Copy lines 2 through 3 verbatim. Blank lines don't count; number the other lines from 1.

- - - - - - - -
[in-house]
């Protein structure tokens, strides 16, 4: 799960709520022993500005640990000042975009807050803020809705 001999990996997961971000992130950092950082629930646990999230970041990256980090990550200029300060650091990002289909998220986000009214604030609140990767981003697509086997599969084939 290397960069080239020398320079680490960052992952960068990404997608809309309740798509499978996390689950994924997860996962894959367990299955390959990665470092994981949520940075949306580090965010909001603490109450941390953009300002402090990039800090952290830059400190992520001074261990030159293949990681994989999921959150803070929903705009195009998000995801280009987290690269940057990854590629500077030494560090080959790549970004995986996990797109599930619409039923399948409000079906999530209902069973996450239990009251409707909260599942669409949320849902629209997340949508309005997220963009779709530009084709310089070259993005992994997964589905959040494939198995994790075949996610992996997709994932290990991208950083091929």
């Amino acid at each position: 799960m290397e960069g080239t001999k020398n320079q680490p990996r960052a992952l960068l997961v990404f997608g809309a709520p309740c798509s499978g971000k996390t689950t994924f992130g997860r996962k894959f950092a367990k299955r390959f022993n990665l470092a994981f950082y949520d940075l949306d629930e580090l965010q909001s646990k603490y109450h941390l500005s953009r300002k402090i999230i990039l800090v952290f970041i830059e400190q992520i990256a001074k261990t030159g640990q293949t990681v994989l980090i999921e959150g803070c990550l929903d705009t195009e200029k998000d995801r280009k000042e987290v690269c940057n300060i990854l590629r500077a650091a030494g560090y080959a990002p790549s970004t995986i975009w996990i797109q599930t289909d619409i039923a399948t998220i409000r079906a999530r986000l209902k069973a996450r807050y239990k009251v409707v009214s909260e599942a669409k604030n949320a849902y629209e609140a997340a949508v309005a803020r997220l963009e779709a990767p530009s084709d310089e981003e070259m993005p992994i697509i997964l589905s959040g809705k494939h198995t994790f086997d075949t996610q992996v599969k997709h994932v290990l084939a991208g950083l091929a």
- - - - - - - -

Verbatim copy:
């Protein structure tokens, strides 16, 4: 799960709520022993500005640990000042975009807050803020809705 001999990996997961971000992130950092950082629930646990999230970041990256980090990550200029300060650091990002289909998220986000009214604030609140990767981003697509086997599969084939 290397960069080239020398320079680490960052992952960068990404997608809309309740798509499978996390689950994924997860996962894959367990299955390959990665470092994981949520940075949306580090965010909001603490109450941390953009300002402090990039800090952290830059400190992520001074261990030159293949990681994989999921959150803070929903705009195009998000995801280009987290690269940057990854590629500077030494560090080959790549970004995986996990797109599930619409039923399948409000079906999530209902069973996450239990009251409707909260599942669409949320849902629209997340949508309005997220963009779709530009084709310089070259993005992994997964589905959040494939198995994790075949996610992996997709994932290990991208950083091929």
């Amino acid at each position: 799960m290397e960069g080239t001999k020398n320079q680490p990996r960052a992952l960068l997961v990404f997608g809309a709520p309740c798509s499978g971000k996390t689950t994924f992130g997860r996962k894959f950092a367990k299955r390959f022993n990665l470092a994981f950082y949520d940075l949306d629930e580090l965010q909001s646990k603490y109450h941390l500005s953009r300002k402090i999230i990039l800090v952290f970041i830059e400190q992520i990256a001074k261990t030159g640990q293949t990681v994989l980090i999921e959150g803070c990550l929903d705009t195009e200029k998000d995801r280009k000042e987290v690269c940057n300060i990854l590629r500077a650091a030494g560090y080959a990002p790549s970004t995986i975009w996990i797109q599930t289909d619409i039923a399948t998220i409000r079906a999530r986000l209902k069973a996450r807050y239990k009251v409707v009214s909260e599942a669409k604030n949320a849902y629209e609140a997340a949508v309005a803020r997220l963009e779709a990767p530009s084709d310089e981003e070259m993005p992994i697509i997964l589905s959040g809705k494939h198995t994790f086997d075949t996610q992996v599969k997709h994932v290990l084939a991208g950083l091929a």